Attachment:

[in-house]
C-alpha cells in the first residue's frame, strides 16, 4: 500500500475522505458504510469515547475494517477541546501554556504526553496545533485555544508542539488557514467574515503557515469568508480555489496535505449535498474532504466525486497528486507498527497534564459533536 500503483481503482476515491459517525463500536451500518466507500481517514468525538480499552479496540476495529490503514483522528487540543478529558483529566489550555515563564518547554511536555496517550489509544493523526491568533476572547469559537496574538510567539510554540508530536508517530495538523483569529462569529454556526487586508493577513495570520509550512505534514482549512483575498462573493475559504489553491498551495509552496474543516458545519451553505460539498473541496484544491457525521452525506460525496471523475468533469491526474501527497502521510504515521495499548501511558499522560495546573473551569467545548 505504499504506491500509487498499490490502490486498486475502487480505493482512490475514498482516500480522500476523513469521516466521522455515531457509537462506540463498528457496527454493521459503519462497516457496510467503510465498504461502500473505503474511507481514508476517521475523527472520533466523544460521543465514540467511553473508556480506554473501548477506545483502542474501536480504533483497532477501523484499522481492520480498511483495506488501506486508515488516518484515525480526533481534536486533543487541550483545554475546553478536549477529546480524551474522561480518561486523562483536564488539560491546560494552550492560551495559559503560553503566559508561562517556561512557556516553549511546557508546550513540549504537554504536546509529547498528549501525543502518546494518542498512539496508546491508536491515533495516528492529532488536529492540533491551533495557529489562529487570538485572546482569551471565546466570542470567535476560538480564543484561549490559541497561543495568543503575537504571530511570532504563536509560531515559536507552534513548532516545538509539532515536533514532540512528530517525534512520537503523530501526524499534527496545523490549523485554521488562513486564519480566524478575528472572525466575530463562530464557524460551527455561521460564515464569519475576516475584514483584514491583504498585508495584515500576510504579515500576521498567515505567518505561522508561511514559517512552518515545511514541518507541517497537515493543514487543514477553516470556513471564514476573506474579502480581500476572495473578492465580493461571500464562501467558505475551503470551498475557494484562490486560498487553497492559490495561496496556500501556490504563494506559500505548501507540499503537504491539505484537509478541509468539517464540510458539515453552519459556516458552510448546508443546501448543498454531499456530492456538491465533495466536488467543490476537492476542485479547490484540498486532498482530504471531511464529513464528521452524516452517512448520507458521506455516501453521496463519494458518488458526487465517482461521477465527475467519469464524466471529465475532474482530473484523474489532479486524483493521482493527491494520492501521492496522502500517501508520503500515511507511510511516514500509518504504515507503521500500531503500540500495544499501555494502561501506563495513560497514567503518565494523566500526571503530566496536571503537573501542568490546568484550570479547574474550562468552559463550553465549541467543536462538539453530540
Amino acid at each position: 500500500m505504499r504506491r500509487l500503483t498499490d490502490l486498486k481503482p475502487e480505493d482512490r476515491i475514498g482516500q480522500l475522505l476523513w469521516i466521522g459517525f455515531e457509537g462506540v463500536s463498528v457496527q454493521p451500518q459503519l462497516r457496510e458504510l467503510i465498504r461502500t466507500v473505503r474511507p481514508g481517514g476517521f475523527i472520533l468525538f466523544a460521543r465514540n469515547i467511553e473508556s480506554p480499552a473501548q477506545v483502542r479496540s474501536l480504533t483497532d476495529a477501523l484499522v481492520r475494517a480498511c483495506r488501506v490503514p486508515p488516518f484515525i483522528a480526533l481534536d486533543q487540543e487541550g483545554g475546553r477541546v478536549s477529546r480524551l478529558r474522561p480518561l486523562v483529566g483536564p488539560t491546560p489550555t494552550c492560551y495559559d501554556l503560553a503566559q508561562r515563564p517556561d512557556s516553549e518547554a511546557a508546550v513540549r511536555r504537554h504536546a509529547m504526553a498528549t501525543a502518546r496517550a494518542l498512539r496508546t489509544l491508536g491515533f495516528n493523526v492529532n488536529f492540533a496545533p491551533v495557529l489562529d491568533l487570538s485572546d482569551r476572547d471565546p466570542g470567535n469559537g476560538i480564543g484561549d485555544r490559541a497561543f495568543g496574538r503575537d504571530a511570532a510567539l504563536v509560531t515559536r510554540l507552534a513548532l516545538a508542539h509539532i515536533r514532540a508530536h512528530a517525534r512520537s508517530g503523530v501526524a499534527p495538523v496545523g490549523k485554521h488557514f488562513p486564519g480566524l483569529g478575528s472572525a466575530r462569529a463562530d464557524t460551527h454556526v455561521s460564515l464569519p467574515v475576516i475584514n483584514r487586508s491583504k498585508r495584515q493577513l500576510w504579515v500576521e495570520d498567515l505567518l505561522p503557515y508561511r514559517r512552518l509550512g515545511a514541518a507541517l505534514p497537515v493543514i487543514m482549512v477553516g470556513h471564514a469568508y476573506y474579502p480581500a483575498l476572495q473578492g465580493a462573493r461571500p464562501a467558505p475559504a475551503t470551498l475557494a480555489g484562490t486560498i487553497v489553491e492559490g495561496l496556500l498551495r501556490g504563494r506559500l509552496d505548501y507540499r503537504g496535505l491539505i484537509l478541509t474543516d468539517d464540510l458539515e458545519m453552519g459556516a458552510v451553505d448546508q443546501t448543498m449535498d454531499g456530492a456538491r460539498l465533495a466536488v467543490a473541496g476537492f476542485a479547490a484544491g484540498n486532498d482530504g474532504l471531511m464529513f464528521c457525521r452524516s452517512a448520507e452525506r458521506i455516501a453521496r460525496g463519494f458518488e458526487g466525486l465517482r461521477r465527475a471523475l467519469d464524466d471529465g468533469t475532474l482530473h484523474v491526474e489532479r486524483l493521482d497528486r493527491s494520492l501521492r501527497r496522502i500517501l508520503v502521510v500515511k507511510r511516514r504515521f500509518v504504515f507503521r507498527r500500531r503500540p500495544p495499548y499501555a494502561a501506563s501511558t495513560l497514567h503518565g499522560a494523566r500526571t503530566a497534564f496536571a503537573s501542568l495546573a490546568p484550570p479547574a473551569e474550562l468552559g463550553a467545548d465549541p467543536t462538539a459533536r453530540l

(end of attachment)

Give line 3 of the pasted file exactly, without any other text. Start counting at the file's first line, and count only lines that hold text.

Amino acid at each position: 500500500m505504499r504506491r500509487l500503483t498499490d490502490l486498486k481503482p475502487e480505493d482512490r476515491i475514498g482516500q480522500l475522505l476523513w469521516i466521522g459517525f455515531e457509537g462506540v463500536s463498528v457496527q454493521p451500518q459503519l462497516r457496510e458504510l467503510i465498504r461502500t466507500v473505503r474511507p481514508g481517514g476517521f475523527i472520533l468525538f466523544a460521543r465514540n469515547i467511553e473508556s480506554p480499552a473501548q477506545v483502542r479496540s474501536l480504533t483497532d476495529a477501523l484499522v481492520r475494517a480498511c483495506r488501506v490503514p486508515p488516518f484515525i483522528a480526533l481534536d486533543q487540543e487541550g483545554g475546553r477541546v478536549s477529546r480524551l478529558r474522561p480518561l486523562v483529566g483536564p488539560t491546560p489550555t494552550c492560551y495559559d501554556l503560553a503566559q508561562r515563564p517556561d512557556s516553549e518547554a511546557a508546550v513540549r511536555r504537554h504536546a509529547m504526553a498528549t501525543a502518546r496517550a494518542l498512539r496508546t489509544l491508536g491515533f495516528n493523526v492529532n488536529f492540533a496545533p491551533v495557529l489562529d491568533l487570538s485572546d482569551r476572547d471565546p466570542g470567535n469559537g476560538i480564543g484561549d485555544r490559541a497561543f495568543g496574538r503575537d504571530a511570532a510567539l504563536v509560531t515559536r510554540l507552534a513548532l516545538a508542539h509539532i515536533r514532540a508530536h512528530a517525534r512520537s508517530g503523530v501526524a499534527p495538523v496545523g490549523k485554521h488557514f488562513p486564519g480566524l483569529g478575528s472572525a466575530r462569529a463562530d464557524t460551527h454556526v455561521s460564515l464569519p467574515v475576516i475584514n483584514r487586508s491583504k498585508r495584515q493577513l500576510w504579515v500576521e495570520d498567515l505567518l505561522p503557515y508561511r514559517r512552518l509550512g515545511a514541518a507541517l505534514p497537515v493543514i487543514m482549512v477553516g470556513h471564514a469568508y476573506y474579502p480581500a483575498l476572495q473578492g465580493a462573493r461571500p464562501a467558505p475559504a475551503t470551498l475557494a480555489g484562490t486560498i487553497v489553491e492559490g495561496l496556500l498551495r501556490g504563494r506559500l509552496d505548501y507540499r503537504g496535505l491539505i484537509l478541509t474543516d468539517d464540510l458539515e458545519m453552519g459556516a458552510v451553505d448546508q443546501t448543498m449535498d454531499g456530492a456538491r460539498l465533495a466536488v467543490a473541496g476537492f476542485a479547490a484544491g484540498n486532498d482530504g474532504l471531511m464529513f464528521c457525521r452524516s452517512a448520507e452525506r458521506i455516501a453521496r460525496g463519494f458518488e458526487g466525486l465517482r461521477r465527475a471523475l467519469d464524466d471529465g468533469t475532474l482530473h484523474v491526474e489532479r486524483l493521482d497528486r493527491s494520492l501521492r501527497r496522502i500517501l508520503v502521510v500515511k507511510r511516514r504515521f500509518v504504515f507503521r507498527r500500531r503500540p500495544p495499548y499501555a494502561a501506563s501511558t495513560l497514567h503518565g499522560a494523566r500526571t503530566a497534564f496536571a503537573s501542568l495546573a490546568p484550570p479547574a473551569e474550562l468552559g463550553a467545548d465549541p467543536t462538539a459533536r453530540l